Android ransomware incident may be start of things to come

Mobile security experts warn that cybercriminals may be ‘testing the waters’

Blackphone chief executive Toby Weir-Jones is blunt. "We're lucky that in this go-around it's pretty amateur and crude," he says.

Looking at reports flagging up the first major recorded instance of Android ransomware, Weir-Jones says there’s a theory that cybercriminals are “testing the waters to see what kind of coverage they can get before investing more resources and developing more sinister ransomware”.

Weir-Jones, whose company recently launched a privacy-focused smartphone, adds, “I have no doubt that will come.”

What has Weir-Jones and others in the industry concerned is the discovery of Koler.A, a piece of mobile malware that, as with PC versions of ransomware, locks a device preventing users from accessing their data, apps and services until they pay a 'fine' to the cybercriminals on the other end of the device.

Kafeine hit
In the case of Koler.A, which was first discovered earlier this month by French security blogger Kafeine, those who fall foul of the attack will be asked for a fee of about €220 before getting use of their phone back.


Grayson Milbourne, the director of security intelligence at Webroot, agrees it's likely the cybercriminals responsible are "flexing their muscles" before conducting more widespread ransomware attacks.

Milbourne says, “In this specific case it’s the social engineering element of pornography telling users you need this codec to play this video, and this is how they’re suggesting to install the [malicious] app” responsible for Koler.A.

Koler.A is a "police Trojan", which means it uses geo-location data to pose as the local police force and tells those who have downloaded the ransomware that they must pay the fine to the FBI, carabinieri or Garda depending on where in the world they are.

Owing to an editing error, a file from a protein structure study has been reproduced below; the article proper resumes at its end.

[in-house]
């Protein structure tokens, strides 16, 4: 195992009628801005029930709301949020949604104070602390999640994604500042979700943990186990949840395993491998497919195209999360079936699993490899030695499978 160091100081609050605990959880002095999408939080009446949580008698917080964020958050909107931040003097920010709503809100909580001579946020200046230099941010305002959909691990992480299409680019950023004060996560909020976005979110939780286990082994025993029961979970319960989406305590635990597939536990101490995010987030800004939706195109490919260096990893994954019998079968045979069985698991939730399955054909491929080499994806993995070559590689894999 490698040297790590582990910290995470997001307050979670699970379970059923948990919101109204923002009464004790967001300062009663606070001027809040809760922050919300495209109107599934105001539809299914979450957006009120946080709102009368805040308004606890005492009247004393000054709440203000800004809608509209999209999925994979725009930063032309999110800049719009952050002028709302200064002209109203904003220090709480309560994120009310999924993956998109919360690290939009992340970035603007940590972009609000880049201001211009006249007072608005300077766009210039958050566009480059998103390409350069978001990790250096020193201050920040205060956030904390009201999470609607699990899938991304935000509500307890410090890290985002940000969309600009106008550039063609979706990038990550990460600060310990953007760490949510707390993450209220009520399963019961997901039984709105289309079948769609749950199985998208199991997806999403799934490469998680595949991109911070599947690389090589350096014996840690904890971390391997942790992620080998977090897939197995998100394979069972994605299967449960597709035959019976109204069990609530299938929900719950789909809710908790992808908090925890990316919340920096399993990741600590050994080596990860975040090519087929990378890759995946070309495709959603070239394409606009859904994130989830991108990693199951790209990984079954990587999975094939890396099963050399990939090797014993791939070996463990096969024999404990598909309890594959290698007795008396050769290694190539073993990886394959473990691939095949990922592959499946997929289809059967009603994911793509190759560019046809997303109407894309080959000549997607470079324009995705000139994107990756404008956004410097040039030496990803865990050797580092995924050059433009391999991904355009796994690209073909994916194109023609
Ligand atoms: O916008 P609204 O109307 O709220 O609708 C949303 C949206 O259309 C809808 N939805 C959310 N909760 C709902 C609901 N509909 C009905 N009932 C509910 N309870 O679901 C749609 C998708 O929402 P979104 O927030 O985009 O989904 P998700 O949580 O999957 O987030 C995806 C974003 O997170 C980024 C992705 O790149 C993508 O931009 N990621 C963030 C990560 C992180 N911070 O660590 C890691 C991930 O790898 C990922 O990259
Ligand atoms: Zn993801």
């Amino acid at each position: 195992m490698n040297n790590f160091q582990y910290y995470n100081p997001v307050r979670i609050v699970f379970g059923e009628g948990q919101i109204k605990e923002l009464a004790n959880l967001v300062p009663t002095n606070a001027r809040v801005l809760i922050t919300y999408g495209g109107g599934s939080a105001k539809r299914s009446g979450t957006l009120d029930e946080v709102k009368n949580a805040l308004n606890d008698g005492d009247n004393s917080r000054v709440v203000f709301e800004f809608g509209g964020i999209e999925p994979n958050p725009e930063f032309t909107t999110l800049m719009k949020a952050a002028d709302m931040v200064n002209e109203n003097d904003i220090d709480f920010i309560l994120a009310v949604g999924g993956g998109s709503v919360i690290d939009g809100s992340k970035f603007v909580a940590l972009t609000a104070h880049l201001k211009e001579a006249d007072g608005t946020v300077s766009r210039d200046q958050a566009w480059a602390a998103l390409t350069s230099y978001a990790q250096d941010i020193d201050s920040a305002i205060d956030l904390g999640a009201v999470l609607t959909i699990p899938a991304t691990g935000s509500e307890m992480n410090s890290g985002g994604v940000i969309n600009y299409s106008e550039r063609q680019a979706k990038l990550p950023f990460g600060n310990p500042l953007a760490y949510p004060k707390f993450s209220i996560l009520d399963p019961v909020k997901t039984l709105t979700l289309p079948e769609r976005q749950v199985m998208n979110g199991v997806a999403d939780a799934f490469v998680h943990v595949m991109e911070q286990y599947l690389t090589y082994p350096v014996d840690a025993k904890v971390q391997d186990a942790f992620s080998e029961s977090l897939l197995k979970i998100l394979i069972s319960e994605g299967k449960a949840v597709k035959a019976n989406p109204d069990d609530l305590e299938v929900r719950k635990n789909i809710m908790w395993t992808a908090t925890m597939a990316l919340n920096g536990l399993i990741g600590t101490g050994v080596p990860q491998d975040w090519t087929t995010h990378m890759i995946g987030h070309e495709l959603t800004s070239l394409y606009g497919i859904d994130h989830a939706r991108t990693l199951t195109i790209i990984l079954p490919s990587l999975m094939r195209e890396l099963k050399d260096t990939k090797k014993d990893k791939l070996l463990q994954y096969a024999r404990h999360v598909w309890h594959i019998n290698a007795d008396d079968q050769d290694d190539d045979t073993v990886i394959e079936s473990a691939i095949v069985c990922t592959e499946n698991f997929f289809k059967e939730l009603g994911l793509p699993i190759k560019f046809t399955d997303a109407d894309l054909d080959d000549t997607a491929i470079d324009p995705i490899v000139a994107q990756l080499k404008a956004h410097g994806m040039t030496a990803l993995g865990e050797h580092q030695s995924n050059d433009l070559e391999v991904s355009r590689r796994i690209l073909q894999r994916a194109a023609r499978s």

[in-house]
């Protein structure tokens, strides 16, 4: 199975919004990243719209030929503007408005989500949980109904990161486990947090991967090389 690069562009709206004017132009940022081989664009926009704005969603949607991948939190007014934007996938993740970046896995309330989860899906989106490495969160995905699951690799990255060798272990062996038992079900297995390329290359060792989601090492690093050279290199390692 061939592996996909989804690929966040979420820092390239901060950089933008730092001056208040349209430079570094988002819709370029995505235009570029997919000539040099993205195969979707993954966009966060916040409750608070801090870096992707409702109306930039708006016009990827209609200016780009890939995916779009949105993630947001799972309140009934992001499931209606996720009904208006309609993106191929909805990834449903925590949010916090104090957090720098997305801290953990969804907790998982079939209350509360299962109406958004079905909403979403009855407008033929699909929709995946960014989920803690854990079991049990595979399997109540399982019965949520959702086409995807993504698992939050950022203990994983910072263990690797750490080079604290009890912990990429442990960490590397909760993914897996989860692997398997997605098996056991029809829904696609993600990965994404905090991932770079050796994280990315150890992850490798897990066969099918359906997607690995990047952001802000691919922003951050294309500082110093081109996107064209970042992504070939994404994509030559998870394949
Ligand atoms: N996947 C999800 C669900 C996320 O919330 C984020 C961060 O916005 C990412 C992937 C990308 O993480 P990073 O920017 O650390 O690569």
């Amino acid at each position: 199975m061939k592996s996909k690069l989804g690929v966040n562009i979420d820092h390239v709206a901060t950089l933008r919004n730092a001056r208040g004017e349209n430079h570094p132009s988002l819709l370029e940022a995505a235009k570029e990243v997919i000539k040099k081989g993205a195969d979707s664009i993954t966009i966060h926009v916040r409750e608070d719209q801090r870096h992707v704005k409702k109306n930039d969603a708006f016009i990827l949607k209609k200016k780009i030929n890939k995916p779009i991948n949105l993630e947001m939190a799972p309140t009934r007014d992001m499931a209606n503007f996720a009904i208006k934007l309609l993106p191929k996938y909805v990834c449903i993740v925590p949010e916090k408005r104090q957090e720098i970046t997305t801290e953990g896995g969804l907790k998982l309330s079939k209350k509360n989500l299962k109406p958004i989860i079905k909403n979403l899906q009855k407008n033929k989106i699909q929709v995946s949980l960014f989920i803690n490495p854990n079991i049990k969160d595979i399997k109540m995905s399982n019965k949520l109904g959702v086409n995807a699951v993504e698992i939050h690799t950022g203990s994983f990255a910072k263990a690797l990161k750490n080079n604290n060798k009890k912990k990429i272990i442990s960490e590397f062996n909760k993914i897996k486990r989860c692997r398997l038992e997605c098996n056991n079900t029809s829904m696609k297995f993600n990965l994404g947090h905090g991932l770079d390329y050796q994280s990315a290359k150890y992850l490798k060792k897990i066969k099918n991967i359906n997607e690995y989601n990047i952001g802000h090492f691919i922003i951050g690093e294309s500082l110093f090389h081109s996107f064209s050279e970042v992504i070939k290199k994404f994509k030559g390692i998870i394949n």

Locking down laptops
Robert McArdle, a Cork-based senior threat researcher with Trend Micro, says this method has proved a particularly good "business model" for cybercriminals locking down laptops or PCs, "because pretending you're the police gets more people paying than other versions of the scam".

With Koler.A, software which is placed in website ads redirects web users to a particular site embedded with browser exploit kits. One “drive-by download” later and the ransomware is installed.

As Weir-Jones notes, this isn't the most elegant of designs, as "you have to go to a certain place to get it" and users must also have enabled the download of apps from outside the Google Play Store on their phone.

Milbourne says it’s worth pointing out that “roughly a third of [smartphone] users install apps from third-party sources” with many going to sites “offering a hacked app that costs a few dollars on the Google Play store”.

This, he says, leads to "a market for compromised apps".

Online activities
Senior security researcher at Kaspersky Lab David Emm says,"Given the fact that we're using smartphones for many online activities and to hold so much of our personal data, it's no surprise to see cybercriminals targeting them."

For Apple and Windows phone users, Milbourne says he doesn’t “foresee [ransomware] becoming as much of an issue” in the near-term due to “very closed systems for app installation”.

With this issue already facing Android users though, the Webroot director of security intelligence adds that one other concerning trends for users of the operating system is the increasing "sale of Google developer credentials" in "underground markets" online.

Stolen credentials
Often these have been stolen from "trusted Google developers" who have the ability to "post new applications on that market".

Milbourne says, “What you could do in this scenario is log in as a developer who potentially has an app out that’s been installed by thousands, if not more users and then modify this application with malicious content and push out the update.”

With many apps configured to “auto-update,” he says, Android users may be faced with a situation where “seamlessly without any interaction at all you have the ability to then infect devices”.

While a “very dangerous possibility” Milbourne notes that currently acquiring such credentials will usually cost “over $1,500”.

Even in such cases, though, Trend Micro’s McArdle says avoiding ransomware or any kind of mobile malware is a case of “changing most users’ habit of saying yes to all the permissions” when downloading an app.

Kaspersky Lab’s Emm agrees. “The most vulnerable aspect of mobile security is the person using the device,” he says, adding that a “security mindset” must be developed among mobile users.

Milbourne says, “It’s no different to when seatbelts were first introduced in cars and people said, ‘you’re kidding, I’m not wearing that, it’s ridiculous, and I’m better off being thrown when I crash’.

“The old horse-riding mentality. It took a while but eventually the benefits became relatively indisputable.”